August 25, 2017; CityLab and Washington Post
City mayors across the country have been stepping into the vacuum of ethical political leadership in the U.S. by creating local solutions and linking with other mayors. Now, the U.S. Conference of Mayors is partnering with the Anti-Defamation League (ADL) to launch the Mayors’ Compact to Combat Hate, “a new initiative to fight extremism and bigotry and to promote the fundamental principles of justice and equality.”
Cities are at the front lines of white supremacist rallies. “The August 2017 events in Charlottesville showed that American cities need to take the lead on ending domestic extremism and violent bigotry,” the Compact’s website explains. To date, more than 270 mayors have signed the compact, promising to “make cities safer for all who live there.” They go on,
Mayors and their cities must continue to be a beacon for inclusion, tolerance, and respect for all. We will continue to create stronger cultures of kindness and compassion in our communities, and expect our federal and state partners to join us in this endeavor.
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The pledge includes
- Vigorously speaking out against all acts of hate
- Insisting that bias-motivated violence be punished to the fullest extent of the law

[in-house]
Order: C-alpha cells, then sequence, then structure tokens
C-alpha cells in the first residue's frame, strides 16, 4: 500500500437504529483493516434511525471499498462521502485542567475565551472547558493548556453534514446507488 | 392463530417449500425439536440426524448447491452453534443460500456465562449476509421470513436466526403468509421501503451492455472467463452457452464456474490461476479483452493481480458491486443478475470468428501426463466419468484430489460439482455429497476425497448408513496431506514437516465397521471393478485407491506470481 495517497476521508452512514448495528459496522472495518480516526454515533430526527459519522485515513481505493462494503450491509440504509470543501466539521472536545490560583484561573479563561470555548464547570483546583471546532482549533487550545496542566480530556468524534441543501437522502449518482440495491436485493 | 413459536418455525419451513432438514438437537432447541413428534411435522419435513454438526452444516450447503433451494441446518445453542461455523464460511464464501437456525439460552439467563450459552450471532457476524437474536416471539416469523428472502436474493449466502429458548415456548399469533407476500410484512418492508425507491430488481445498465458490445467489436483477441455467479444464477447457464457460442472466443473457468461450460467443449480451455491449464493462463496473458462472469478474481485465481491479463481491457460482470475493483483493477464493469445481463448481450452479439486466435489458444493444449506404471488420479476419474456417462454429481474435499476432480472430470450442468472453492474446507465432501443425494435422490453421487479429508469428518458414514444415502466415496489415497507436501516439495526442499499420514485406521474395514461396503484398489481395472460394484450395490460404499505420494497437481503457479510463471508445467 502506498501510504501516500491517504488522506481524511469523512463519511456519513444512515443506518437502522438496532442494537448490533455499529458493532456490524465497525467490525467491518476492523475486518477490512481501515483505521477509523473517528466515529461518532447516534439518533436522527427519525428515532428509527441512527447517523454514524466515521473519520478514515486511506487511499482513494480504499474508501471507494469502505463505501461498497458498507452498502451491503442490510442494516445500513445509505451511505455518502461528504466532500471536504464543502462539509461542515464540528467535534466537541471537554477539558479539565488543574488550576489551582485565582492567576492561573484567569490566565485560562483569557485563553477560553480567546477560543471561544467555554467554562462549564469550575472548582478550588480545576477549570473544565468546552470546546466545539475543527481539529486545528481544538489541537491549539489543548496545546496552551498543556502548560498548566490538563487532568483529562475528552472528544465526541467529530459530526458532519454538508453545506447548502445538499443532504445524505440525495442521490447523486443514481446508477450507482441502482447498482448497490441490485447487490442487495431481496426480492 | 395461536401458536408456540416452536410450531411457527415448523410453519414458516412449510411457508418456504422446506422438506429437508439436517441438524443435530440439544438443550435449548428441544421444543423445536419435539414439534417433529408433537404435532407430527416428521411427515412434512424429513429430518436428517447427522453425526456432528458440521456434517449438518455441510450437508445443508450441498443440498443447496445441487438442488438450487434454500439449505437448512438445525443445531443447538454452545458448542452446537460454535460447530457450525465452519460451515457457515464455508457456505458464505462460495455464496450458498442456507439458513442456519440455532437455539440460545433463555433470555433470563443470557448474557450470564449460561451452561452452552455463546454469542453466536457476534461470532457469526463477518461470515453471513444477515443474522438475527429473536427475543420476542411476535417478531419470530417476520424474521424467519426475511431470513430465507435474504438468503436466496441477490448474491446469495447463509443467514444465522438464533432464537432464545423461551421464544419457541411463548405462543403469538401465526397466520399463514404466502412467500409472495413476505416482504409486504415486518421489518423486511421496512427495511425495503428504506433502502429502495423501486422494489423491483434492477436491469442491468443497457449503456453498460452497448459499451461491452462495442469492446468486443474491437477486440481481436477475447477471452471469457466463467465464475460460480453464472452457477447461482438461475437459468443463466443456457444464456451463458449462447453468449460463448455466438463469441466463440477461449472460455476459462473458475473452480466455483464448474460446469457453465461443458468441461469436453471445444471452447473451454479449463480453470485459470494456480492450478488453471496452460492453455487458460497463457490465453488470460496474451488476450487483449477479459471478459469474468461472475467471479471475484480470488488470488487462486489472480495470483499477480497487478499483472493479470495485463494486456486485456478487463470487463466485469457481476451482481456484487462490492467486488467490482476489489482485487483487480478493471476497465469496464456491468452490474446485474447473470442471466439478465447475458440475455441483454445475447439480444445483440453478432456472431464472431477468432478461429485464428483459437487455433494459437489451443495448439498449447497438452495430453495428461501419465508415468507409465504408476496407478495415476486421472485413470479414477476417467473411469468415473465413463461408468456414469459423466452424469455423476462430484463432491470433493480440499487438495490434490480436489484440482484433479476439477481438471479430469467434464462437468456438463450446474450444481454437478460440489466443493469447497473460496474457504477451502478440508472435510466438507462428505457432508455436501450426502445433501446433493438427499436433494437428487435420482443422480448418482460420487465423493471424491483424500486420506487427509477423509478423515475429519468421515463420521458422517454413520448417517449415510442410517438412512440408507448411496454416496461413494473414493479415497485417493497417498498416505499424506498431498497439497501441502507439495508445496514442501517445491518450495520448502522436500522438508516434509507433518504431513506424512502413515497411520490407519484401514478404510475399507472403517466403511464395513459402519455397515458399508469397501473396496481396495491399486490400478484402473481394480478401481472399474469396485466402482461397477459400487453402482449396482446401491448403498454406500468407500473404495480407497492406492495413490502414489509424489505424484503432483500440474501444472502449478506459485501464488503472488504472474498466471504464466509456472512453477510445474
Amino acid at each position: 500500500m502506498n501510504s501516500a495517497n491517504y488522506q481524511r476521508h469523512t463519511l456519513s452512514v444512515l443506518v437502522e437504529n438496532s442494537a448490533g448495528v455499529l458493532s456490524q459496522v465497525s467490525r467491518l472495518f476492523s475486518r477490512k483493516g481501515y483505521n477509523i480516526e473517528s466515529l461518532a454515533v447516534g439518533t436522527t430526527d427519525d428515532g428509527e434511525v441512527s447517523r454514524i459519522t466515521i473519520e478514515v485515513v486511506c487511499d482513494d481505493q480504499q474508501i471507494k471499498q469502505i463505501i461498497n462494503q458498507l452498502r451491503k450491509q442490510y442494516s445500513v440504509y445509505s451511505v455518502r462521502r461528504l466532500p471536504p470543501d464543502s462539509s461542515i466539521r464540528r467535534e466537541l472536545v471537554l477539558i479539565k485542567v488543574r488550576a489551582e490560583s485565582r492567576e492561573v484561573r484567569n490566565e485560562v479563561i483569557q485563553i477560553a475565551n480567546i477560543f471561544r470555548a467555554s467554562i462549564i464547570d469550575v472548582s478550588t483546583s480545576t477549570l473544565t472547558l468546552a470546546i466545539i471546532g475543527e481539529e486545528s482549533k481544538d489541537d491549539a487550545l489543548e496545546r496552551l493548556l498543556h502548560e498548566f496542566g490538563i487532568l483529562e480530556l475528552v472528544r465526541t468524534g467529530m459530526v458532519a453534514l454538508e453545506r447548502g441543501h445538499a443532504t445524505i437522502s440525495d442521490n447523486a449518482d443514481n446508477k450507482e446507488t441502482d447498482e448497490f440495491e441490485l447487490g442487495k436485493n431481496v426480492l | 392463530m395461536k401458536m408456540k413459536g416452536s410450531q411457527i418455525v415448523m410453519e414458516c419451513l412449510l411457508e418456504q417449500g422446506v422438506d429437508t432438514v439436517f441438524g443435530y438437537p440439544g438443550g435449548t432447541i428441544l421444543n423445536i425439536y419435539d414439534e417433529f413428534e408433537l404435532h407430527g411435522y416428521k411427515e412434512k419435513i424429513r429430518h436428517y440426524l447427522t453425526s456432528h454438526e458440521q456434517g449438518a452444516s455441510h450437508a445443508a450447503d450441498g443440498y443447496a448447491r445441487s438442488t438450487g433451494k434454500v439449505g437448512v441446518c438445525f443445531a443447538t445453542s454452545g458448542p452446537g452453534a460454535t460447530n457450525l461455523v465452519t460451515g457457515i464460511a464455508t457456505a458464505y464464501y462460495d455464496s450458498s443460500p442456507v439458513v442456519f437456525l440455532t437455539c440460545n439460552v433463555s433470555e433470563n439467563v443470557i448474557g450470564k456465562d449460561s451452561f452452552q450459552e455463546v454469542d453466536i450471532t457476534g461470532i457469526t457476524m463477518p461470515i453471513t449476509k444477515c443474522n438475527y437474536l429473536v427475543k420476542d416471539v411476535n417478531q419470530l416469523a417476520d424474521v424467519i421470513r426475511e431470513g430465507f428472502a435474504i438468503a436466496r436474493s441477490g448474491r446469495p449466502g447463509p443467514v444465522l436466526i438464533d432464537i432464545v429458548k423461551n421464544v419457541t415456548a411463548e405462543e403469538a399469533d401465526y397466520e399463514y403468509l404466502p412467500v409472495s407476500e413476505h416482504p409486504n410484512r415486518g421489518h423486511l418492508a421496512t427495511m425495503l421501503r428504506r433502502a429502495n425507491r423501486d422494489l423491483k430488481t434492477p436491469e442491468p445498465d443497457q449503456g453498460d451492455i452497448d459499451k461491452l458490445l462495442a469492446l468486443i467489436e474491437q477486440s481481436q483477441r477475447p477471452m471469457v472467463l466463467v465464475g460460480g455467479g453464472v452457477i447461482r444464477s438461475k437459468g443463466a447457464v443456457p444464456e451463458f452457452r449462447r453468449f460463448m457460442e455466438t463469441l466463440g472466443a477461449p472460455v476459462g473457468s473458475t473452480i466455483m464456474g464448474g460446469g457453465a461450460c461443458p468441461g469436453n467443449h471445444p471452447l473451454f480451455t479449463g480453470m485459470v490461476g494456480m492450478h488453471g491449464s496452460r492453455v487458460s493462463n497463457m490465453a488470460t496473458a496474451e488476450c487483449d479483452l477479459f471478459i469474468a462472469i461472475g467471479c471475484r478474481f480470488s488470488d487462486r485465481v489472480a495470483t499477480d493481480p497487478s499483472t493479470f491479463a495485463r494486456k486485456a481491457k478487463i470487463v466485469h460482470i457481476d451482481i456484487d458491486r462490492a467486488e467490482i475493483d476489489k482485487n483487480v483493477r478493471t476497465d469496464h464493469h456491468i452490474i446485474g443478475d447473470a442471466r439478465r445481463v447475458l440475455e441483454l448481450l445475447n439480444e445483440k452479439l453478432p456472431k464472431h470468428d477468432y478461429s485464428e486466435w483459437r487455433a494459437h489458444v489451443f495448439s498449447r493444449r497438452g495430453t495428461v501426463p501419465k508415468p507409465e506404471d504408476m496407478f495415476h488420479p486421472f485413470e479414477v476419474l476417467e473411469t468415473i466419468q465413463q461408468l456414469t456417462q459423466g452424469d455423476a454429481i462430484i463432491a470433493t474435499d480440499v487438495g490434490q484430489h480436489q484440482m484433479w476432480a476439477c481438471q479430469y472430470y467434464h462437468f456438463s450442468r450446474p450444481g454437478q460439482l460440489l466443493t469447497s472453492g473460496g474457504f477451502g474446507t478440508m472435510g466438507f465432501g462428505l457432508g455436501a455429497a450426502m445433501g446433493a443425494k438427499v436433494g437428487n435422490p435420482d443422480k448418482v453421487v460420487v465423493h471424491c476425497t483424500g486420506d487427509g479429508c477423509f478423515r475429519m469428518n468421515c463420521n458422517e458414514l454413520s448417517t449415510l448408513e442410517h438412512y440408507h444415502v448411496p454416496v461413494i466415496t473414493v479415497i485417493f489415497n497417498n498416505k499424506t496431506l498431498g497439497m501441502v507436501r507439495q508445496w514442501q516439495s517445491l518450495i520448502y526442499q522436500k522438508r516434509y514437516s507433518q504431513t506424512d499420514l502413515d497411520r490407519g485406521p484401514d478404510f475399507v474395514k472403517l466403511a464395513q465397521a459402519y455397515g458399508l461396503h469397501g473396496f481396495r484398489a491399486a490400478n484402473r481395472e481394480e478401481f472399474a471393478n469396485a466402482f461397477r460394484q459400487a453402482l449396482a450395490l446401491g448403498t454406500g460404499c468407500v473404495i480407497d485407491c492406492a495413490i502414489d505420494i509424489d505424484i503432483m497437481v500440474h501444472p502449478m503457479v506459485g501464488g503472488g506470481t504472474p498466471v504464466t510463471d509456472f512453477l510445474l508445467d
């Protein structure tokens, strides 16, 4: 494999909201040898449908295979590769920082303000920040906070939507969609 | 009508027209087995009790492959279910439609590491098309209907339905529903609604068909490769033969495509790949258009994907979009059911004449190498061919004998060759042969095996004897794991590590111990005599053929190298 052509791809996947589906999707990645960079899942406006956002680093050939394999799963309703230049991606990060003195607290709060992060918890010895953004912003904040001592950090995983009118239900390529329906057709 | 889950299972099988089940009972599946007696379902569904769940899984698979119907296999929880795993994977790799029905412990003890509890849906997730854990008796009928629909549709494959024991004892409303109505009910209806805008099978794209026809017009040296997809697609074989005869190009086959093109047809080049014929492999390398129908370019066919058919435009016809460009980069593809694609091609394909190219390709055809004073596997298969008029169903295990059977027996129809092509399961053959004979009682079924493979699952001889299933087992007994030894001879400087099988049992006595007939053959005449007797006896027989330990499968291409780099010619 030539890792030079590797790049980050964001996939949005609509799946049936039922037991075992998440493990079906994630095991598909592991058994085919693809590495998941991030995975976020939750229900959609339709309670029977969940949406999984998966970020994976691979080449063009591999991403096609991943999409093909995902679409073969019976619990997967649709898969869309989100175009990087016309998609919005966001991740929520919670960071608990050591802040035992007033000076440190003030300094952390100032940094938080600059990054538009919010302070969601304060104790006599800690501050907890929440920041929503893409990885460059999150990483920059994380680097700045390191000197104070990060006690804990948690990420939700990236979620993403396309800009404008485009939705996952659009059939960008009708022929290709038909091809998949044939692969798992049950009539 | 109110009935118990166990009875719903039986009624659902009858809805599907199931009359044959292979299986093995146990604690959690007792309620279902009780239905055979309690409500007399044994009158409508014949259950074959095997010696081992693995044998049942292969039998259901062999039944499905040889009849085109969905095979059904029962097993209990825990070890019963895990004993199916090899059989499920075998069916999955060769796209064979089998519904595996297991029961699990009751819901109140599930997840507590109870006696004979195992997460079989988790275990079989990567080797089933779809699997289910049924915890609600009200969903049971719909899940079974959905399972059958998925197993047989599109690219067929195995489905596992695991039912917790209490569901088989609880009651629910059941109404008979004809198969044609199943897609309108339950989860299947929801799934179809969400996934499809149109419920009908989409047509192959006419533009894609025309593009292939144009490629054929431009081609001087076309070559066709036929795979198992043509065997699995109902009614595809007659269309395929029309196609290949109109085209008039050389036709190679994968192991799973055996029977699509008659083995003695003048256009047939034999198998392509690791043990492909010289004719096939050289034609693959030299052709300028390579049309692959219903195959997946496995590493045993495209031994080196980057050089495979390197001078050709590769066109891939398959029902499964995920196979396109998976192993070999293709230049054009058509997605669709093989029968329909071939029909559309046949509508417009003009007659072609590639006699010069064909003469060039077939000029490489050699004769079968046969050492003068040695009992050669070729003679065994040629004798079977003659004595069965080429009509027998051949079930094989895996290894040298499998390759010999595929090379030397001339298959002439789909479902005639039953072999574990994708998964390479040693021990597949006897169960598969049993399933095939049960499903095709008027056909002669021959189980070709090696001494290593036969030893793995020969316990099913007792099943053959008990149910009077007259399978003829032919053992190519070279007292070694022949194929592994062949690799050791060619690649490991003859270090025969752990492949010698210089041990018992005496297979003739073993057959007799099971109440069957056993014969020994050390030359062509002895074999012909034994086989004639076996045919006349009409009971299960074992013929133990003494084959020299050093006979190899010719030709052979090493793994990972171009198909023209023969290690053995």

- Promoting law enforcement training on hate crimes and anti-bias education in schools
- Encouraging community activities that celebrate cultural and ethnic diversity
- Advocacy for aggressive enforcement of civil rights laws and strengthening of hate crimes laws
Member cities include Boston, Cambridge, Los Angeles, New York, Oakland, San Francisco, Washington DC, Birmingham, Chicago, Baltimore, Durham, Dallas, and Birmingham.
The mayors will leverage ADL’s expertise, including its renowned anti-hate grade school program and anti-bias training for law enforcement agencies. They say they will balance freedom of speech and other rights with public safety, while seeking to build inclusive cities.
ADL national director Jonathan Greenblatt said, “Times like this require both moral leadership and strong action…whether or not we are seeing that from the president.” Gresham’s Republican Mayor Shane Bemis said, in reference to President Trump’s response to Charlottesville blaming “both sides,” “We’re not suffering any moral confusion here at city hall.”—Cyndi Suarez